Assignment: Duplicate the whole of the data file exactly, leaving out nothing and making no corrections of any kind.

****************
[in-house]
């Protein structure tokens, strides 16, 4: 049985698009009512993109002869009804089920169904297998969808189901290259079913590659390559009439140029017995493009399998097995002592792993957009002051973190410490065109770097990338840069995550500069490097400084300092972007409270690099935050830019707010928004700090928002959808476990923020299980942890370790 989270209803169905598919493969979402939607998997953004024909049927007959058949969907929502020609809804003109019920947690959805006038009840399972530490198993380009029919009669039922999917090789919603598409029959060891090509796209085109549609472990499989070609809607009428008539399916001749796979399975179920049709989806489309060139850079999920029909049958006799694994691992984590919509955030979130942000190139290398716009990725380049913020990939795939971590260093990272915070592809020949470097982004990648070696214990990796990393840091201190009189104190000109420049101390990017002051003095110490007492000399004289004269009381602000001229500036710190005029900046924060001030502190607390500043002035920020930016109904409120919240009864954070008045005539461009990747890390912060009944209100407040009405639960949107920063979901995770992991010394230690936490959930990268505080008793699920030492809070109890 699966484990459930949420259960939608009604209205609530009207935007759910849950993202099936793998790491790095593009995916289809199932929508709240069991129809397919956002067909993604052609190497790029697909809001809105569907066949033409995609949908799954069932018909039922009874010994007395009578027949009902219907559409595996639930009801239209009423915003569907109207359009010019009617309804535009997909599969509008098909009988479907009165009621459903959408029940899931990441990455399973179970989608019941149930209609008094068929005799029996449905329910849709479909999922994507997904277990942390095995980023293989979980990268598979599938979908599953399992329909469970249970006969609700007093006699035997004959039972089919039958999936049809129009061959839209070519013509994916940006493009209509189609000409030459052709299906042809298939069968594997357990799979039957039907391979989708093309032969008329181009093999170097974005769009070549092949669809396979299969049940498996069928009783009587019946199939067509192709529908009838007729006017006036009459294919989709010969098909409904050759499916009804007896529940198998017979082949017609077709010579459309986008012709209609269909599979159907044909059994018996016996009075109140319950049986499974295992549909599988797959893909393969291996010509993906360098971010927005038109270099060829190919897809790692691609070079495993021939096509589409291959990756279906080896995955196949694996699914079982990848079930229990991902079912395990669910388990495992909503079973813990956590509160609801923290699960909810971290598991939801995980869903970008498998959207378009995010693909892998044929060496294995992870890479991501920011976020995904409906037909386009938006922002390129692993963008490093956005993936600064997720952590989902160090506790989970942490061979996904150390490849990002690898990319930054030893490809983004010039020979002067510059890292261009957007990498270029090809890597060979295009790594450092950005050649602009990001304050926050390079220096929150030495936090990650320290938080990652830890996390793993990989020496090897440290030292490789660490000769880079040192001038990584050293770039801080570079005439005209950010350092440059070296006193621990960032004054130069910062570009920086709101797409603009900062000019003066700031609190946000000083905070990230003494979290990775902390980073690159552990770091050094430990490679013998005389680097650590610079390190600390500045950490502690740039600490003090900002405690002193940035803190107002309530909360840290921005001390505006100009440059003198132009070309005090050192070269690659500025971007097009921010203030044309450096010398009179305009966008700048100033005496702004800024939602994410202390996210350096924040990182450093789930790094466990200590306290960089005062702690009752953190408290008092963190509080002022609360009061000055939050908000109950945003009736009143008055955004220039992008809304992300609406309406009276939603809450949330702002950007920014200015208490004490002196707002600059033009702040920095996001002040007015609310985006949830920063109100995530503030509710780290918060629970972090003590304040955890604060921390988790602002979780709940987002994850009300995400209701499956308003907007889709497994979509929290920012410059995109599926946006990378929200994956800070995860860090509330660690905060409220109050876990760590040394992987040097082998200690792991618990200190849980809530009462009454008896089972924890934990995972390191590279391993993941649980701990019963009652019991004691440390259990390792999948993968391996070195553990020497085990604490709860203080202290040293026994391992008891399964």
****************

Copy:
[in-house]
């Protein structure tokens, strides 16, 4: 049985698009009512993109002869009804089920169904297998969808189901290259079913590659390559009439140029017995493009399998097995002592792993957009002051973190410490065109770097990338840069995550500069490097400084300092972007409270690099935050830019707010928004700090928002959808476990923020299980942890370790 989270209803169905598919493969979402939607998997953004024909049927007959058949969907929502020609809804003109019920947690959805006038009840399972530490198993380009029919009669039922999917090789919603598409029959060891090509796209085109549609472990499989070609809607009428008539399916001749796979399975179920049709989806489309060139850079999920029909049958006799694994691992984590919509955030979130942000190139290398716009990725380049913020990939795939971590260093990272915070592809020949470097982004990648070696214990990796990393840091201190009189104190000109420049101390990017002051003095110490007492000399004289004269009381602000001229500036710190005029900046924060001030502190607390500043002035920020930016109904409120919240009864954070008045005539461009990747890390912060009944209100407040009405639960949107920063979901995770992991010394230690936490959930990268505080008793699920030492809070109890 699966484990459930949420259960939608009604209205609530009207935007759910849950993202099936793998790491790095593009995916289809199932929508709240069991129809397919956002067909993604052609190497790029697909809001809105569907066949033409995609949908799954069932018909039922009874010994007395009578027949009902219907559409595996639930009801239209009423915003569907109207359009010019009617309804535009997909599969509008098909009988479907009165009621459903959408029940899931990441990455399973179970989608019941149930209609008094068929005799029996449905329910849709479909999922994507997904277990942390095995980023293989979980990268598979599938979908599953399992329909469970249970006969609700007093006699035997004959039972089919039958999936049809129009061959839209070519013509994916940006493009209509189609000409030459052709299906042809298939069968594997357990799979039957039907391979989708093309032969008329181009093999170097974005769009070549092949669809396979299969049940498996069928009783009587019946199939067509192709529908009838007729006017006036009459294919989709010969098909409904050759499916009804007896529940198998017979082949017609077709010579459309986008012709209609269909599979159907044909059994018996016996009075109140319950049986499974295992549909599988797959893909393969291996010509993906360098971010927005038109270099060829190919897809790692691609070079495993021939096509589409291959990756279906080896995955196949694996699914079982990848079930229990991902079912395990669910388990495992909503079973813990956590509160609801923290699960909810971290598991939801995980869903970008498998959207378009995010693909892998044929060496294995992870890479991501920011976020995904409906037909386009938006922002390129692993963008490093956005993936600064997720952590989902160090506790989970942490061979996904150390490849990002690898990319930054030893490809983004010039020979002067510059890292261009957007990498270029090809890597060979295009790594450092950005050649602009990001304050926050390079220096929150030495936090990650320290938080990652830890996390793993990989020496090897440290030292490789660490000769880079040192001038990584050293770039801080570079005439005209950010350092440059070296006193621990960032004054130069910062570009920086709101797409603009900062000019003066700031609190946000000083905070990230003494979290990775902390980073690159552990770091050094430990490679013998005389680097650590610079390190600390500045950490502690740039600490003090900002405690002193940035803190107002309530909360840290921005001390505006100009440059003198132009070309005090050192070269690659500025971007097009921010203030044309450096010398009179305009966008700048100033005496702004800024939602994410202390996210350096924040990182450093789930790094466990200590306290960089005062702690009752953190408290008092963190509080002022609360009061000055939050908000109950945003009736009143008055955004220039992008809304992300609406309406009276939603809450949330702002950007920014200015208490004490002196707002600059033009702040920095996001002040007015609310985006949830920063109100995530503030509710780290918060629970972090003590304040955890604060921390988790602002979780709940987002994850009300995400209701499956308003907007889709497994979509929290920012410059995109599926946006990378929200994956800070995860860090509330660690905060409220109050876990760590040394992987040097082998200690792991618990200190849980809530009462009454008896089972924890934990995972390191590279391993993941649980701990019963009652019991004691440390259990390792999948993968391996070195553990020497085990604490709860203080202290040293026994391992008891399964």